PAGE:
by ELAINE NEILL ORR,
The Civil Rights Movement spanned decades, and resulted in some of the most society-defining legislature of the past century. Because of the work that activists, lawmakers, and citizens alike put into the Civil Rights Movement, the U.S. made great strides in becoming a more equal, fair place to live, for people of all races. In 2018, it’s important to remember the work that’s been done as we evaluate the work we have left to do. On the 50th anniversary of the enactment of the Civil Rights Act of 1968, which provided equal housing opportunities to all citizens, regardless of race, religion, or national origin, we asked author Elaine Neil Orr to recommend a few books that bring the Civil Rights Movement alive for readers via both fiction and nonfiction. Read on for the books she recommends, and leave us further recommended reading in the comments.
Martin Luther King
The seed of this book is King’s essay, “Letter from Birmingham Jail,” in which King famously observed that members of the KKK aren’t the greatest threat to the Negro’s call for justice but moderate white Americans, who urge “the Negro” to bide his time.
To the question: how can you advocate breaking some laws and obeying others, King responds: “The answer is found in the fact that there are two types of laws: there are just laws, and there are unjust laws. I would agree with St. Augustine that ‘An unjust law is no law at all.’”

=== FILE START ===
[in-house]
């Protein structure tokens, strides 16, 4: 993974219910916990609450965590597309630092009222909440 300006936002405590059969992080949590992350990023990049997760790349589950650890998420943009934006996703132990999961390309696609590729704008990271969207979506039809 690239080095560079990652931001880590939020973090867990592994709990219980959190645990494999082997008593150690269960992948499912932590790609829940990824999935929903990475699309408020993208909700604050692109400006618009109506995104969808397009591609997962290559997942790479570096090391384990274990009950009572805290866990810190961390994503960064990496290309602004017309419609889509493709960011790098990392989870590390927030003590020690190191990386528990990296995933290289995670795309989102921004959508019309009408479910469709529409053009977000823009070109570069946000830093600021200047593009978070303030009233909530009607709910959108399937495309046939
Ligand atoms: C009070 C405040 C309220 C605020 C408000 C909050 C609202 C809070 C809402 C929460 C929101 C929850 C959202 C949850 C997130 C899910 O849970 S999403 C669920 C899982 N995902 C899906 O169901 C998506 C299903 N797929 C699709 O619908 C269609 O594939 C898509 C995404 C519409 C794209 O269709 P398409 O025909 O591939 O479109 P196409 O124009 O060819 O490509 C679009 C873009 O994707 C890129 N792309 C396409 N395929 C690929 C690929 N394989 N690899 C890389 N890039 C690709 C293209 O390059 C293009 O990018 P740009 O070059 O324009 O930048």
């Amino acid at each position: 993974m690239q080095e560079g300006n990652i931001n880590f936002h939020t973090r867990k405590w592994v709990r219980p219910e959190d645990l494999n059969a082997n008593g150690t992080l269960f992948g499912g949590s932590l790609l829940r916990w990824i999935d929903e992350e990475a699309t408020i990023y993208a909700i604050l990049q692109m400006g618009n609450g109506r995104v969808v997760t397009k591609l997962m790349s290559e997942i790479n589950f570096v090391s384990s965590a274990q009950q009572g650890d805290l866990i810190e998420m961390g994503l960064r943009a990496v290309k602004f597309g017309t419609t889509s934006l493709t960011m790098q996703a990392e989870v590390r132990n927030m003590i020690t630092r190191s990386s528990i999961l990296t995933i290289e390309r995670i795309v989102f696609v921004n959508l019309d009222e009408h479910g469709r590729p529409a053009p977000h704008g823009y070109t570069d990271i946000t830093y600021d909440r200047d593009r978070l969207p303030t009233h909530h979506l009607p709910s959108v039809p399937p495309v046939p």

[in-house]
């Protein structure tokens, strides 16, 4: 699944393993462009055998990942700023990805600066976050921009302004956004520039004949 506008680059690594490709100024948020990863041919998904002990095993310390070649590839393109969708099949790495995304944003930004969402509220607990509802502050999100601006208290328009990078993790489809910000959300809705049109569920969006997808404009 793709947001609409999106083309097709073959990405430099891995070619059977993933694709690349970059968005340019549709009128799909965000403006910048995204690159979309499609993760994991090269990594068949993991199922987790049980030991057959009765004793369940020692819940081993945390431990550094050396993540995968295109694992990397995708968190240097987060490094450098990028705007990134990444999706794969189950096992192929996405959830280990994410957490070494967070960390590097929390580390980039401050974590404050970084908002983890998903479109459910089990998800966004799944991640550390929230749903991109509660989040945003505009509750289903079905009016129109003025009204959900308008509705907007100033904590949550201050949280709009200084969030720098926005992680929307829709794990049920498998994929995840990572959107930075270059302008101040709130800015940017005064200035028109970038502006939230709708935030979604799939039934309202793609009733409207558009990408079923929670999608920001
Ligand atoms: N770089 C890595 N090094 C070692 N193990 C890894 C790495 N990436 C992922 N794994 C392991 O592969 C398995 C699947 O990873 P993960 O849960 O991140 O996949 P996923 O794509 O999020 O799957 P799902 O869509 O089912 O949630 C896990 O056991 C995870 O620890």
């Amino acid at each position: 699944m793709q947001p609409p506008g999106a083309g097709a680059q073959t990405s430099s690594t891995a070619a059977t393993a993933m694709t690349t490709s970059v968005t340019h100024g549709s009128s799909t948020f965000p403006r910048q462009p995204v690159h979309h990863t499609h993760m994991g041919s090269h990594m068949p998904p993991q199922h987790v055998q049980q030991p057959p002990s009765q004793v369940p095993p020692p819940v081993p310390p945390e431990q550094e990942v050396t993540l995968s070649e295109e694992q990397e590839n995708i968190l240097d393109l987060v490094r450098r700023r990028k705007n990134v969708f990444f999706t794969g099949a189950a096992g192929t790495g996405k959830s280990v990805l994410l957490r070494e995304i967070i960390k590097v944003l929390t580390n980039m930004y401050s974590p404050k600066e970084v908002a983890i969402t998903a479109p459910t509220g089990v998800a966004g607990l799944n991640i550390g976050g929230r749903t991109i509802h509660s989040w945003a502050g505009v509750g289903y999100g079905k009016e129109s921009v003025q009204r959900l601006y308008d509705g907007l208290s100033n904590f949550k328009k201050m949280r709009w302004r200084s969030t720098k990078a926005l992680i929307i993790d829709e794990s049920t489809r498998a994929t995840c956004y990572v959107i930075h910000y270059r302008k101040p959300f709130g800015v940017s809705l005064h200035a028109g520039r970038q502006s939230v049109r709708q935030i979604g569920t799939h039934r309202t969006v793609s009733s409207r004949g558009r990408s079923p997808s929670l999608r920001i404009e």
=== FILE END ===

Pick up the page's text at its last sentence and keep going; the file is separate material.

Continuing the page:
This book and the essay that inspired it are a cornerstone to my sense of justice and to my theology (I grew up the daughter of missionaries in West Africa). Working for justice means mending broken relationships and this is the work of Divine Love.
Malcolm X; Alex Haley
I first read this book in paperback almost forty years ago and I still own it. I remember feeling that the narrative was both astonishing and completely understandable. The story of Malcolm’s early life (father’s death, mother’s commitment to a psychiatric hospital) gripped me. I was still relatively new to the U.S., having grown up a white American in Nigeria. So Malcolm X’s critique of the U.S., his passion, and his spiritual conversion to Islam all rang true for me even though I knew next to nothing about Islam. Somehow I identified with his pilgrimage to Mecca and North Africa, perhaps because I had just been required to leave that continent. I came away from the book admiring Malcolm X as a Black nationalist and as a Pilgrim or Seeker, who was still evolving when he was assassinated.
For me, Morrison’s third novel is a Civil Rights novel though it only refers to Malcolm X glancingly and to Emmett Till briefly. But the novel is an extended metaphor for the struggle. On the one hand, we have the black, middle-class character of Milkman, who fails entirely to understand “the urgency of now” (King), and on the other hand, we have his friend, Guitar, who will use “any means necessary” to right the wrongs of white America. The evolution of their friendship is a conversation about Black identity, Civil Rights, and justice, but the conversation is playing out not in politics or the pulpit but in their everyday lives. Pilate, the matriarch of Milkman’s family, is the deep mystery at the heart of the novel. “Without leaving the ground, she could fly.” Her character points to the essential relation between self-acceptance and loving the “other.”